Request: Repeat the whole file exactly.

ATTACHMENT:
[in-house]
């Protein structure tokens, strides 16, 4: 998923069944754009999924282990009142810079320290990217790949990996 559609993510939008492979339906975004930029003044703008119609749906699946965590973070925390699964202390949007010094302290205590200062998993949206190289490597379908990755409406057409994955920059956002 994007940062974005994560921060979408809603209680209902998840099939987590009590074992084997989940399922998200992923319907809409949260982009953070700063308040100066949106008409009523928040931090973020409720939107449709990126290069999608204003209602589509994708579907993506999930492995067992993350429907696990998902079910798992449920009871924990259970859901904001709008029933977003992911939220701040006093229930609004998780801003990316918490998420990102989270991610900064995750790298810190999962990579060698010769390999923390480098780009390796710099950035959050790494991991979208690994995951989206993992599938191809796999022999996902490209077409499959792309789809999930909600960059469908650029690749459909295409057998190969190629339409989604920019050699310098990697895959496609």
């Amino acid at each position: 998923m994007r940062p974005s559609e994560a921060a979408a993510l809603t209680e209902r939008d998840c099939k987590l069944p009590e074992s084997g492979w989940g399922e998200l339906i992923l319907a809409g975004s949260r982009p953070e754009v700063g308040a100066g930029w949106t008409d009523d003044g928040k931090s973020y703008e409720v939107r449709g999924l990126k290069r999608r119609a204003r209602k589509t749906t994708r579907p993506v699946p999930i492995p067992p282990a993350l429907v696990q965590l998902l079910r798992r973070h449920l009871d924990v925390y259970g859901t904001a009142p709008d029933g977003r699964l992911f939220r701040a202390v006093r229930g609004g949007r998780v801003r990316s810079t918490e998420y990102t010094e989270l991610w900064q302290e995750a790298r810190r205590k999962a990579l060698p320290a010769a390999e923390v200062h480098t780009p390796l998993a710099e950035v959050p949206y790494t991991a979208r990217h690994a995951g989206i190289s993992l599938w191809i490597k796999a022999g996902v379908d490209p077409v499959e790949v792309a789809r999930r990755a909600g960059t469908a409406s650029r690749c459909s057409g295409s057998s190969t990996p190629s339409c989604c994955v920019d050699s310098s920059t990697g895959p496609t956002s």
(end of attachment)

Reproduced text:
[in-house]
């Protein structure tokens, strides 16, 4: 998923069944754009999924282990009142810079320290990217790949990996 559609993510939008492979339906975004930029003044703008119609749906699946965590973070925390699964202390949007010094302290205590200062998993949206190289490597379908990755409406057409994955920059956002 994007940062974005994560921060979408809603209680209902998840099939987590009590074992084997989940399922998200992923319907809409949260982009953070700063308040100066949106008409009523928040931090973020409720939107449709990126290069999608204003209602589509994708579907993506999930492995067992993350429907696990998902079910798992449920009871924990259970859901904001709008029933977003992911939220701040006093229930609004998780801003990316918490998420990102989270991610900064995750790298810190999962990579060698010769390999923390480098780009390796710099950035959050790494991991979208690994995951989206993992599938191809796999022999996902490209077409499959792309789809999930909600960059469908650029690749459909295409057998190969190629339409989604920019050699310098990697895959496609």
């Amino acid at each position: 998923m994007r940062p974005s559609e994560a921060a979408a993510l809603t209680e209902r939008d998840c099939k987590l069944p009590e074992s084997g492979w989940g399922e998200l339906i992923l319907a809409g975004s949260r982009p953070e754009v700063g308040a100066g930029w949106t008409d009523d003044g928040k931090s973020y703008e409720v939107r449709g999924l990126k290069r999608r119609a204003r209602k589509t749906t994708r579907p993506v699946p999930i492995p067992p282990a993350l429907v696990q965590l998902l079910r798992r973070h449920l009871d924990v925390y259970g859901t904001a009142p709008d029933g977003r699964l992911f939220r701040a202390v006093r229930g609004g949007r998780v801003r990316s810079t918490e998420y990102t010094e989270l991610w900064q302290e995750a790298r810190r205590k999962a990579l060698p320290a010769a390999e923390v200062h480098t780009p390796l998993a710099e950035v959050p949206y790494t991991a979208r990217h690994a995951g989206i190289s993992l599938w191809i490597k796999a022999g996902v379908d490209p077409v499959e790949v792309a789809r999930r990755a909600g960059t469908a409406s650029r690749c459909s057409g295409s057998s190969t990996p190629s339409c989604c994955v920019d050699s310098s920059t990697g895959p496609t956002s």